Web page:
Plan (or Bring) Activities

If your campground is a destination, it may already have activities—canoe rentals, hiking trails, all that good stuff. But time moves differently when you’re outdoors—and when you’re not using your phone—and you may find that you’ve run out of plans and it’s not even lunchtime. If you’re camping with friends, have each person bring a surprise activity or game. Or go simple, and pack playing cards, books, paper and pencil, and a frisbee. Design a scavenger hunt; have a contest for the tallest rock tower. On one of my favorite camping trips, a friend made BINGO cards for each person with a series of personalized challenges, both tough and easy: things like making friends with a stranger, impersonating a celebrity, building a fairy house, and catching a fish. If you have kids on your trip, you can get extra-goofy, but you don’t need kids along in order to embrace play.

Eat Great Food

Everything tastes better when you’re camping—and you’ll probably be hungrier than usual. Bring a lot of snacks; bonus if they’re treats you wouldn’t normally eat at home. The internet offers endless campout-food inspiration, but you can also eat cold meals, like sandwiches, or go simple and roast hot dogs on a stick. Be sure to bring a cooler with ice and your favorite drinks.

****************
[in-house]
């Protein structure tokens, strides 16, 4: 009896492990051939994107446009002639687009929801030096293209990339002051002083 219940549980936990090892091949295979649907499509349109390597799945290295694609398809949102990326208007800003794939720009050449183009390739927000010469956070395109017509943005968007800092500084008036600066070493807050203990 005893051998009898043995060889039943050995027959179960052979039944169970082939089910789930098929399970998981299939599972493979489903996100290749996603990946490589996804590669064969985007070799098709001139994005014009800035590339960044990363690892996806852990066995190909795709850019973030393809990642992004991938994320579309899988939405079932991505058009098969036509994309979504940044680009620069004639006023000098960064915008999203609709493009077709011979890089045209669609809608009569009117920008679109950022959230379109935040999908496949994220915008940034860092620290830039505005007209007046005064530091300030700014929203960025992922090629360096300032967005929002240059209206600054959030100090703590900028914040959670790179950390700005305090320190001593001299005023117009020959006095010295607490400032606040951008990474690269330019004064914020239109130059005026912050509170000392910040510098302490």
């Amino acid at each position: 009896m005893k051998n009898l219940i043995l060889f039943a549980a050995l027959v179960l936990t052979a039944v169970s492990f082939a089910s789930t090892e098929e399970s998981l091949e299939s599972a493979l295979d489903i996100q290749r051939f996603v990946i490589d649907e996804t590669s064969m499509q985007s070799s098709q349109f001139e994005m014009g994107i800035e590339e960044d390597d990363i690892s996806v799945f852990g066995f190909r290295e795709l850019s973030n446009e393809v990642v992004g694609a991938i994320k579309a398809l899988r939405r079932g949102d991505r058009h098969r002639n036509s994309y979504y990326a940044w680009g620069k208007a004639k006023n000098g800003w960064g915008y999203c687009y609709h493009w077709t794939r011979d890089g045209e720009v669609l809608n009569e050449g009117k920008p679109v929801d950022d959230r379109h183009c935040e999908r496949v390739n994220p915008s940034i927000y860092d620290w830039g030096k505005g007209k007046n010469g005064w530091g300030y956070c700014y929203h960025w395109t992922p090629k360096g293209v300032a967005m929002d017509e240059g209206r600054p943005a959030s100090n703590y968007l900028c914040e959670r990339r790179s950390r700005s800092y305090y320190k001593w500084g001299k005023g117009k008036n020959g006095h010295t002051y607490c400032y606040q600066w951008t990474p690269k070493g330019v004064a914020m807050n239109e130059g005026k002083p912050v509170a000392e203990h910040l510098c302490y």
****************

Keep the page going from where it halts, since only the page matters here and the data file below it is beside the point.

You Don’t Need to Do Things “Right”

Surprise yourself. If you plan to hike in the morning but end up sitting by the campfire telling stories til the afternoon, that’s amazing. If you don’t like cooking, bring takeout or drive to a nearby restaurant, or eat s’mores and popcorn for dinner. If you’re not confident in your fire-starting abilities, bring a DuraLog (just check with campground staff about fire regulations first). If your group members have different interests, you can split up and come back together later. Tell ghost stories or don’t, drink or don’t, ditch your tent and sleep under the stars, doze off under the stars and crawl into your tent at two in the morning. Part of the beauty of the outdoors, of camping, is that you’re getting away from other people’s expectations. It’s a perfect chance to practice letting go of your own.